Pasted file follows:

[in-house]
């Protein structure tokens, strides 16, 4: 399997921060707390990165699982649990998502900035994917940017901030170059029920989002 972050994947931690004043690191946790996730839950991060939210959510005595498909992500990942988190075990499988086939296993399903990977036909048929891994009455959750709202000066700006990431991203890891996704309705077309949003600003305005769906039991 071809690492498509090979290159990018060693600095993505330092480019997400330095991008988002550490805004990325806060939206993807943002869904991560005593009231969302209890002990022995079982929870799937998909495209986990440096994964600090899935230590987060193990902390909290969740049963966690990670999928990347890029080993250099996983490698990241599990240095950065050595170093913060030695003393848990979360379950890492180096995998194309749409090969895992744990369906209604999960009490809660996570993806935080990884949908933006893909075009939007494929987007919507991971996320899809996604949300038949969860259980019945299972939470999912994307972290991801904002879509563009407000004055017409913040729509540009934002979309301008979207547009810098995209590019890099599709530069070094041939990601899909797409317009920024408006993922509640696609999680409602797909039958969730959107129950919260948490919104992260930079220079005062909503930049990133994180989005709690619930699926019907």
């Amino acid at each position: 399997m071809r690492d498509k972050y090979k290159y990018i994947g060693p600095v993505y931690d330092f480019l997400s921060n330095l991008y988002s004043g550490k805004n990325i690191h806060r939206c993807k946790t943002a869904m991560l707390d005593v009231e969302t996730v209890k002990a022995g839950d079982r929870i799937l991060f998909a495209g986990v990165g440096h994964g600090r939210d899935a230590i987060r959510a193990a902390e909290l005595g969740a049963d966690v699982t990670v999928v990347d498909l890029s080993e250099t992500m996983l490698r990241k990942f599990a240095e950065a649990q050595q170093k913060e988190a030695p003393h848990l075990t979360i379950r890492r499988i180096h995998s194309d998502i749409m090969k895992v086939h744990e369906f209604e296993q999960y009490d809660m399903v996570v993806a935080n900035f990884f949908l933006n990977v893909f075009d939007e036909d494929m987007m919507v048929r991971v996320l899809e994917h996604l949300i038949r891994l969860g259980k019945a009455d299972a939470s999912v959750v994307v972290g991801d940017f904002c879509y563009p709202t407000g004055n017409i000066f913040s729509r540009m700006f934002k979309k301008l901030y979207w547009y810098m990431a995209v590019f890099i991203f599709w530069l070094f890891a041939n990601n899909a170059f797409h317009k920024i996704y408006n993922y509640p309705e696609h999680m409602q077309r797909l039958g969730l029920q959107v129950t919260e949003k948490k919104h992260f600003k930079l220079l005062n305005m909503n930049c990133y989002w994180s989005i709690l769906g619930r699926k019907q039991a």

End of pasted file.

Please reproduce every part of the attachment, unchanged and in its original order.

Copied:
[in-house]
């Protein structure tokens, strides 16, 4: 399997921060707390990165699982649990998502900035994917940017901030170059029920989002 972050994947931690004043690191946790996730839950991060939210959510005595498909992500990942988190075990499988086939296993399903990977036909048929891994009455959750709202000066700006990431991203890891996704309705077309949003600003305005769906039991 071809690492498509090979290159990018060693600095993505330092480019997400330095991008988002550490805004990325806060939206993807943002869904991560005593009231969302209890002990022995079982929870799937998909495209986990440096994964600090899935230590987060193990902390909290969740049963966690990670999928990347890029080993250099996983490698990241599990240095950065050595170093913060030695003393848990979360379950890492180096995998194309749409090969895992744990369906209604999960009490809660996570993806935080990884949908933006893909075009939007494929987007919507991971996320899809996604949300038949969860259980019945299972939470999912994307972290991801904002879509563009407000004055017409913040729509540009934002979309301008979207547009810098995209590019890099599709530069070094041939990601899909797409317009920024408006993922509640696609999680409602797909039958969730959107129950919260948490919104992260930079220079005062909503930049990133994180989005709690619930699926019907």
């Amino acid at each position: 399997m071809r690492d498509k972050y090979k290159y990018i994947g060693p600095v993505y931690d330092f480019l997400s921060n330095l991008y988002s004043g550490k805004n990325i690191h806060r939206c993807k946790t943002a869904m991560l707390d005593v009231e969302t996730v209890k002990a022995g839950d079982r929870i799937l991060f998909a495209g986990v990165g440096h994964g600090r939210d899935a230590i987060r959510a193990a902390e909290l005595g969740a049963d966690v699982t990670v999928v990347d498909l890029s080993e250099t992500m996983l490698r990241k990942f599990a240095e950065a649990q050595q170093k913060e988190a030695p003393h848990l075990t979360i379950r890492r499988i180096h995998s194309d998502i749409m090969k895992v086939h744990e369906f209604e296993q999960y009490d809660m399903v996570v993806a935080n900035f990884f949908l933006n990977v893909f075009d939007e036909d494929m987007m919507v048929r991971v996320l899809e994917h996604l949300i038949r891994l969860g259980k019945a009455d299972a939470s999912v959750v994307v972290g991801d940017f904002c879509y563009p709202t407000g004055n017409i000066f913040s729509r540009m700006f934002k979309k301008l901030y979207w547009y810098m990431a995209v590019f890099i991203f599709w530069l070094f890891a041939n990601n899909a170059f797409h317009k920024i996704y408006n993922y509640p309705e696609h999680m409602q077309r797909l039958g969730l029920q959107v129950t919260e949003k948490k919104h992260f600003k930079l220079l005062n305005m909503n930049c990133y989002w994180s989005i709690l769906g619930r699926k019907q039991a």